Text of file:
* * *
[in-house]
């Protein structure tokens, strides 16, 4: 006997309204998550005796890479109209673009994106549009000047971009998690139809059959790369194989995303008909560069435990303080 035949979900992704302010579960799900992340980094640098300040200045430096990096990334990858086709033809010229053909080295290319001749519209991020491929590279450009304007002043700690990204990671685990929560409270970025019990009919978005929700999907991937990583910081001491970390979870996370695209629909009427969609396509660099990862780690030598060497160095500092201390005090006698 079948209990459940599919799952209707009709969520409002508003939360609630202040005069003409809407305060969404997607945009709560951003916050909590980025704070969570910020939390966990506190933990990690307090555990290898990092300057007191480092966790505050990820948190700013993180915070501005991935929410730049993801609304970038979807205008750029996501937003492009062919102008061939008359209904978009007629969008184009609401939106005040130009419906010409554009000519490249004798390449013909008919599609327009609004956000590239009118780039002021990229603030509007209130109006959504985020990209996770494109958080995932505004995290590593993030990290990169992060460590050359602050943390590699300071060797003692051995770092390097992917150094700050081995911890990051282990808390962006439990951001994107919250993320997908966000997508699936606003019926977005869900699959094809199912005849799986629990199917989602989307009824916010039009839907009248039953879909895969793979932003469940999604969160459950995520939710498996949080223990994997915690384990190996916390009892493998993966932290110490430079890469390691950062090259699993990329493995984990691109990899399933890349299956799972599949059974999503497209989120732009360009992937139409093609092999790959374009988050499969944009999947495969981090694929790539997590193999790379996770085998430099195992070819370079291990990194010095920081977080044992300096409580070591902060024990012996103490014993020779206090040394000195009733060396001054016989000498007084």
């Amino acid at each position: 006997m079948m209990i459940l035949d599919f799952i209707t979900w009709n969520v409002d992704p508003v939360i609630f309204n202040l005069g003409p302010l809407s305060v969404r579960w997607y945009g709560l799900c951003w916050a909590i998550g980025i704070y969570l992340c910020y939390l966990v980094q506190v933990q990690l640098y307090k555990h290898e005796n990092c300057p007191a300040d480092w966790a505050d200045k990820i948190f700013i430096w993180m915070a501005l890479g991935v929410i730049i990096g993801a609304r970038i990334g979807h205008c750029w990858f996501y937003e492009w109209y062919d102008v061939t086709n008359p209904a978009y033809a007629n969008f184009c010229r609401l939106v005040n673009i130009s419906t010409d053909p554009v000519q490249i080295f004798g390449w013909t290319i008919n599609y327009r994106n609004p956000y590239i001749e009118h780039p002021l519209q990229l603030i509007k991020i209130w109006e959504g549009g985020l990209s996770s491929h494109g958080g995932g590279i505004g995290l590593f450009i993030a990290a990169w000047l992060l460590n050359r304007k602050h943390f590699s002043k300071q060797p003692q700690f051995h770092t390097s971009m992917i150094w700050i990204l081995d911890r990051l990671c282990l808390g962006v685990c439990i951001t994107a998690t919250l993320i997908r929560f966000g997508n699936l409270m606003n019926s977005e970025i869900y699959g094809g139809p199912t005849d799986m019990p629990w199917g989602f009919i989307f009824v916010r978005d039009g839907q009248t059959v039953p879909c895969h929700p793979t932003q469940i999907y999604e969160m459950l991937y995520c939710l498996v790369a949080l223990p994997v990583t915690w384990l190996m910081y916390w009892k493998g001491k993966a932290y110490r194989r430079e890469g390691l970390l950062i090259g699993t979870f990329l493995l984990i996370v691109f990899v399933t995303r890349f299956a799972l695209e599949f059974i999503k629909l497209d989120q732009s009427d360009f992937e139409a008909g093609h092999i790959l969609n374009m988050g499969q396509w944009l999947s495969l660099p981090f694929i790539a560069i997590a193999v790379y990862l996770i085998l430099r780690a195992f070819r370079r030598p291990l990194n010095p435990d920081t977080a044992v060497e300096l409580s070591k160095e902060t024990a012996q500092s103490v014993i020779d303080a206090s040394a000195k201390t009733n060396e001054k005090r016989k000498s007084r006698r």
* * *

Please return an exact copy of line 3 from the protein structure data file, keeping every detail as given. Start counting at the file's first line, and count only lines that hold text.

């Amino acid at each position: 006997m079948m209990i459940l035949d599919f799952i209707t979900w009709n969520v409002d992704p508003v939360i609630f309204n202040l005069g003409p302010l809407s305060v969404r579960w997607y945009g709560l799900c951003w916050a909590i998550g980025i704070y969570l992340c910020y939390l966990v980094q506190v933990q990690l640098y307090k555990h290898e005796n990092c300057p007191a300040d480092w966790a505050d200045k990820i948190f700013i430096w993180m915070a501005l890479g991935v929410i730049i990096g993801a609304r970038i990334g979807h205008c750029w990858f996501y937003e492009w109209y062919d102008v061939t086709n008359p209904a978009y033809a007629n969008f184009c010229r609401l939106v005040n673009i130009s419906t010409d053909p554009v000519q490249i080295f004798g390449w013909t290319i008919n599609y327009r994106n609004p956000y590239i001749e009118h780039p002021l519209q990229l603030i509007k991020i209130w109006e959504g549009g985020l990209s996770s491929h494109g958080g995932g590279i505004g995290l590593f450009i993030a990290a990169w000047l992060l460590n050359r304007k602050h943390f590699s002043k300071q060797p003692q700690f051995h770092t390097s971009m992917i150094w700050i990204l081995d911890r990051l990671c282990l808390g962006v685990c439990i951001t994107a998690t919250l993320i997908r929560f966000g997508n699936l409270m606003n019926s977005e970025i869900y699959g094809g139809p199912t005849d799986m019990p629990w199917g989602f009919i989307f009824v916010r978005d039009g839907q009248t059959v039953p879909c895969h929700p793979t932003q469940i999907y999604e969160m459950l991937y995520c939710l498996v790369a949080l223990p994997v990583t915690w384990l190996m910081y916390w009892k493998g001491k993966a932290y110490r194989r430079e890469g390691l970390l950062i090259g699993t979870f990329l493995l984990i996370v691109f990899v399933t995303r890349f299956a799972l695209e599949f059974i999503k629909l497209d989120q732009s009427d360009f992937e139409a008909g093609h092999i790959l969609n374009m988050g499969q396509w944009l999947s495969l660099p981090f694929i790539a560069i997590a193999v790379y990862l996770i085998l430099r780690a195992f070819r370079r030598p291990l990194n010095p435990d920081t977080a044992v060497e300096l409580s070591k160095e902060t024990a012996q500092s103490v014993i020779d303080a206090s040394a000195k201390t009733n060396e001054k005090r016989k000498s007084r006698r």